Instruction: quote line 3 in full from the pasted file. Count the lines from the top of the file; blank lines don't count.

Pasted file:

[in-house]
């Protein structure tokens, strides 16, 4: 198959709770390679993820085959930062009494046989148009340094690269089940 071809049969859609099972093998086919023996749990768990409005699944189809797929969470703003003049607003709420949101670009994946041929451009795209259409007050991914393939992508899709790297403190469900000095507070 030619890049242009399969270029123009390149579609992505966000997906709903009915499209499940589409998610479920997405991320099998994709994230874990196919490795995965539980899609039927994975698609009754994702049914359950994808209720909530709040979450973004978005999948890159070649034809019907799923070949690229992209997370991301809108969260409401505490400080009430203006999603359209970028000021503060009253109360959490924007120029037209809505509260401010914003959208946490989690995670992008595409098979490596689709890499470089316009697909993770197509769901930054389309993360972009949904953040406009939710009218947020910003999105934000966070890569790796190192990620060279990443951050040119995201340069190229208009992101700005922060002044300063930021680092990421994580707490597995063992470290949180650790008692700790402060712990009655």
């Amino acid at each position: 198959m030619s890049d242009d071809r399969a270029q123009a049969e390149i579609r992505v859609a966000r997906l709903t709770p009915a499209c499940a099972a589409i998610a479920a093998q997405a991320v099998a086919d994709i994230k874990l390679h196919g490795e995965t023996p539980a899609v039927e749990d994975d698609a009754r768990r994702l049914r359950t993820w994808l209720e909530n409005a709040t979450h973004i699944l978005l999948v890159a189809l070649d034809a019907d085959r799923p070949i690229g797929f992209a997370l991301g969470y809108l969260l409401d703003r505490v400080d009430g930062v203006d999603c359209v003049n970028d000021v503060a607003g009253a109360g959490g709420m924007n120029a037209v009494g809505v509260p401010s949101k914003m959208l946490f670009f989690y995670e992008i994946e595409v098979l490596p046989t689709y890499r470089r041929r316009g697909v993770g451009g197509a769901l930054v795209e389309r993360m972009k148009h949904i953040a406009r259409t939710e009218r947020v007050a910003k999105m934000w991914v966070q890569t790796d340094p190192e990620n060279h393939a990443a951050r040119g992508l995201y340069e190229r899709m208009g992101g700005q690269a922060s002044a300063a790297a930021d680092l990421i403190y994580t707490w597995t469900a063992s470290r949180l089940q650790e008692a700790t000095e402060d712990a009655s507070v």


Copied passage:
């Amino acid at each position: 198959m030619s890049d242009d071809r399969a270029q123009a049969e390149i579609r992505v859609a966000r997906l709903t709770p009915a499209c499940a099972a589409i998610a479920a093998q997405a991320v099998a086919d994709i994230k874990l390679h196919g490795e995965t023996p539980a899609v039927e749990d994975d698609a009754r768990r994702l049914r359950t993820w994808l209720e909530n409005a709040t979450h973004i699944l978005l999948v890159a189809l070649d034809a019907d085959r799923p070949i690229g797929f992209a997370l991301g969470y809108l969260l409401d703003r505490v400080d009430g930062v203006d999603c359209v003049n970028d000021v503060a607003g009253a109360g959490g709420m924007n120029a037209v009494g809505v509260p401010s949101k914003m959208l946490f670009f989690y995670e992008i994946e595409v098979l490596p046989t689709y890499r470089r041929r316009g697909v993770g451009g197509a769901l930054v795209e389309r993360m972009k148009h949904i953040a406009r259409t939710e009218r947020v007050a910003k999105m934000w991914v966070q890569t790796d340094p190192e990620n060279h393939a990443a951050r040119g992508l995201y340069e190229r899709m208009g992101g700005q690269a922060s002044a300063a790297a930021d680092l990421i403190y994580t707490w597995t469900a063992s470290r949180l089940q650790e008692a700790t000095e402060d712990a009655s507070v």